There are many different ways to watch a road race. The 1 way is to be in the car or on the motorcycle racing, the 2nd best to watch a road race is to become a track-side marshal/corner worker. Road course marshals are race personnel that surround the road course track at specified stations that communicate to drivers with flags and each other on radios. These are a committed group of volunteers that with training and experience, can become qualified to work the big professional races like Indycar & Formula 1.
Cars & Motorcycles sometimes use the same track to race on but marshalling for both is different, so it is important to know the details. With that in mind, if you travel to different tracks & events always be prepared for something different; never be afraid to ask questions. This is a volunteer position so come out when you can. However, if you commit to do an event, stick to it and expect to be there all day. When you are trackside for safety keep your cameras & cell phones off when you are on a ‘hot track’ as you are there to do a job and working can require split second response.
I got into this myself in 1996 at Mossport with MMS, taking their marshal school and I have never looked back. After getting into it, I set up some goals for myself: Indycar and Formula 1. So I was able to do Toronto, Vancouver & Edmonton Indycar races & Formula 1. This has been the most exciting volunteering I have ever done and one of the coolest races I volunteered at was a 24 hour endurance race at Mossport which is now called the Canadian Tire Motorsport Park. Northern Alberta Sports Car Club (NASCC) is doing the LA1K – a 1000 km Endurance race at Castrol Raceway. This should be a lot of fun to race or marshal! I suggest if you are not taking a race school course and you like racing this might be right up your alley. Give it a try, you might just like it.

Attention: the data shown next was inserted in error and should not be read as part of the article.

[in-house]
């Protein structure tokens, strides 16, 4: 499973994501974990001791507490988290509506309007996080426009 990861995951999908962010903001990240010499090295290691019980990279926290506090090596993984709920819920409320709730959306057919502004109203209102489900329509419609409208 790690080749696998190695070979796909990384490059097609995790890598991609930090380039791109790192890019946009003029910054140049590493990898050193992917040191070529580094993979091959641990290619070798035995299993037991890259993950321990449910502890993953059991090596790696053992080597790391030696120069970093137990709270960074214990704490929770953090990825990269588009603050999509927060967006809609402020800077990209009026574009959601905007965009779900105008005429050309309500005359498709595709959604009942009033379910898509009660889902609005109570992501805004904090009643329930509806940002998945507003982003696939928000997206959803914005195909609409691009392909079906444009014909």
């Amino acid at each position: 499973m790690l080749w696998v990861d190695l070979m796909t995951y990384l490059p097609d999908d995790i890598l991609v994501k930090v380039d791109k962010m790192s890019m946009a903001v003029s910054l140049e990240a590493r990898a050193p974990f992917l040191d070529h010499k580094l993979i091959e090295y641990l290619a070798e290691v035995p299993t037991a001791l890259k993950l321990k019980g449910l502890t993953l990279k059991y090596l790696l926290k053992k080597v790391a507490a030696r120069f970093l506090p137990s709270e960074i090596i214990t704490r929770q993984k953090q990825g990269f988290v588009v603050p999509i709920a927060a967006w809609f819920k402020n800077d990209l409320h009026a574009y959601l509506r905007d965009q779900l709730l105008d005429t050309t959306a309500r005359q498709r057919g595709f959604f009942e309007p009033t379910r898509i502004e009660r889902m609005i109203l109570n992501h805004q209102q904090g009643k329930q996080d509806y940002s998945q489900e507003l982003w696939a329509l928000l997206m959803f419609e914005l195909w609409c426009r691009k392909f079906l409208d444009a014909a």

There is a level of risk when you are track-side on a corner so that is the reason for the training and it’s available through most clubs or tracks. After you’ve received your training, the clubs and tracks pair experienced personnel with new trainees to guide them through the marshalling procedures. This can be a very exciting! Long time marshal friend Ross Lockwood described it as being “59 minutes of Total Boredom & 1 minute of Total Terror”
There are many duties involved with Marshalling.
Here’s some of what you can expect:
Briefings: Morning meetings with all marshals & corner briefing with corner crew.
Equipment check: required equipment & operational
Track check: what to look for & where to look
Safety: what to expect, where are the escape routes
Flags: what do they mean, when to display them, hold or wave & how to wave a flag.
Hand signals: how to communicate with each other when too loud or distance between you.
Radio communications: communicating to control, what are the protocols & procedures.
Track clean-up: equipment & procedures.
Observation: what to look for on cars/bikes & rule infractions
Response: sometimes in certain circumstances going to the race car or scene is required, how to respond & when to do so.
Fire extinguisher: Safe operation of a fire extinguisher
What to bring: Layered clothing including rain gear as road racing runs rain or shine (colour white preferred no red or yellow). Food & water stay hydrated.
Corner Crew Positions: Corner Captain/TM/Senior, Communicator, Yellow Flagger, Blue flagger, Safety/Response if required.
It takes a lot of people to put on a road race. Some of the different groups of volunteers are:
Clerk of the Coarse, Steward, Starter, Chief Coarse Marshal, Corner Captain, Communicator, Yellow Flagger, Blue flagger, Safety, Pri-grid, Pit in & Pit out, Rescue personnel: Ambulance crew, Fireman & Clean-up Crew Tow Truck driver, Pace Car Driver, Track Announcer, Timing personnel, Srutineer (Tech), Registration & Back Gate.
Marshal Training is also available through some other Clubs & Associations
If you know of any other links or events for Marshals please let us know